June 23, 2020 — Due to the nature of its services, the subsea cable industry deals with numerous threats on a routine basis. In a webinar hosted by Federal Communications Bar Association on Monday, panelists detailed the challenges that the submarine cable industry faces as it attempts to connect the globe.
While some may have the perception that internet transmissions rely heavily on satellite connections, in reality, 99 percent of international voice and data is transmitted through undersea fiber optic cables.
Submarine, or subsea, cables are the backbone of the international telecommunications industry. The infrastructure consists of approximately 400 cables buried under the sea floor and laid along the seabed to carry communications signals across the ocean, between land-based stations.
While these networks are highly reliable, they are also highly susceptible to hazards and much is required for risk mitigation.
Industry challenges include fishing interference, seasonal weather restrictions, international tax dealings, inconsistent market demands and even pirates, noted David Robles, managing director of sales at SubCom.
Submarine cables face unavoidable security risks of digital espionage or sabotage
At the federal level, a major danger associated with subsea cables is the risk of digital espionage or sabotage of data security.
As ensuring cybersecurity is a priority of government, the Department of Justice created a committee called Team Telecom, under the National Security Division, to enhance security by assisting the Federal Communications Commission in the review of foreign participation in U.S. telecommunications.
One of Team Telecoms duties has been to review subsea cable applications to consider whether each application promotes the security of the United States.
“The Department of Justice is concerned with a number of factors including preventing abuses, protecting infrastructure and preserving infrastructure for intelligence purposes,” said Loyaan Egal, deputy chief of Team Telecom.
Submarine cables are problematic from a security perspective because maps of the cables are publicly available, as is necessary to intervene damages that would otherwise be caused by shipping and fishing industries.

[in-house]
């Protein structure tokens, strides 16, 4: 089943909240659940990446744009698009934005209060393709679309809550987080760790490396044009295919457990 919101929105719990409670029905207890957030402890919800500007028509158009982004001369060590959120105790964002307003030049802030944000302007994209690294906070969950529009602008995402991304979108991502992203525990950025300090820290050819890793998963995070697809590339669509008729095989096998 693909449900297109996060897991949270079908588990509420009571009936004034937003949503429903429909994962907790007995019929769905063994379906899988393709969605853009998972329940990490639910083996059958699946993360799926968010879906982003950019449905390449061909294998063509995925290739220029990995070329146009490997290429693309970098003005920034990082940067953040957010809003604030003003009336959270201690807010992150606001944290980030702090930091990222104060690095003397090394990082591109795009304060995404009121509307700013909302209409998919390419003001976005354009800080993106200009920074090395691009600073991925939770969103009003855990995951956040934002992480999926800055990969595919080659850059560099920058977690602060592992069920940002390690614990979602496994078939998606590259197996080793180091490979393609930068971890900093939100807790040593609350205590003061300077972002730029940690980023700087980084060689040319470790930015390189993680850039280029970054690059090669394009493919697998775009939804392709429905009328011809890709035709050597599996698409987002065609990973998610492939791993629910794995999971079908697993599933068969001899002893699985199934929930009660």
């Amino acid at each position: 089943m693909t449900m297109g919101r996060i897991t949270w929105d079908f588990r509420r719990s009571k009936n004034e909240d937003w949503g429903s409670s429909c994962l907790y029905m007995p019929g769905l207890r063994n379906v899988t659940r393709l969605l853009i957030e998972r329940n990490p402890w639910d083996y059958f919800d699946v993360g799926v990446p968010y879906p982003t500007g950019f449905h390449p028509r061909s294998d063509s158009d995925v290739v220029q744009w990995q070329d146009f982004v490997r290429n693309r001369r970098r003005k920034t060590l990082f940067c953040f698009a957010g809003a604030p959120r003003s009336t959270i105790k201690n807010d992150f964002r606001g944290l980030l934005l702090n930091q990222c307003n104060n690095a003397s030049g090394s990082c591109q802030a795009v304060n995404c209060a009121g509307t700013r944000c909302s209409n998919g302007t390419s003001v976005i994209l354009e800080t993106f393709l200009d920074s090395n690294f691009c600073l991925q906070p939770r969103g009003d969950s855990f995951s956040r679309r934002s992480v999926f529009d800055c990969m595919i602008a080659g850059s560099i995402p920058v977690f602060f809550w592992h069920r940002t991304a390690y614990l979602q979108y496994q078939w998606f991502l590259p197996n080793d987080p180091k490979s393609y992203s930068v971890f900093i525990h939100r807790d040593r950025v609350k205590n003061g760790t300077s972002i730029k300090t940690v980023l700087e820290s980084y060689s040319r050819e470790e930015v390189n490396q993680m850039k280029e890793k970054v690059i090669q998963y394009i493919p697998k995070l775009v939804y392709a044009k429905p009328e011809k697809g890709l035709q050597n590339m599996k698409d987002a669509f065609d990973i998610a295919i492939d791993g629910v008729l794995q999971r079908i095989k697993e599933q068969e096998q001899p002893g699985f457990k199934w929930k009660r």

The availability of the locations of cables means the information is also easily accessible to malicious actors.
Additionally, there are local-level challenges to submarine cable infrastructure
At the local and state level there are further challenges in developing and maintaining subsea cables.
Debra M. Bryan, associate city attorney of Virginia Beach, Virginia, detailed the subsea cable permitting process from a local perspective, as she personally navigated the course of bringing the first international submarine cables to the shores of Virginia Beach.
Bryan said that it took the city a long time to figure out what to do, saying she felt like she could get the cable permitted across the globe before getting it permitted here in the United States.
City leaders realized that under Virginia law, public property cannot be leased to a private entity. To sidestep this technicality, the property was leased to the city, and then the city of Virginia Beach subleased the property to private entities.
Bryan noted that the international permitting process is not only complicated, but “different everywhere you go.”
The city of Virginia Beach successfully surpassed local, state and federal authorization obstacles. It currently hosts three international submarine cables: MAREA, which connects the US to Spain, BRUSA, which connects the US to Brazil, and DUNANT, which connects the US to France.
Looking forward, the panelists predicted that geographic congestion of subsea cables is likely to become a concern. As more activity is happening in the ocean, available areas for cables to land is decreasing.
Subsea cables currently in place were instrumental in keeping up with the increased bandwidth demands that came along with the global Coronavirus pandemic.
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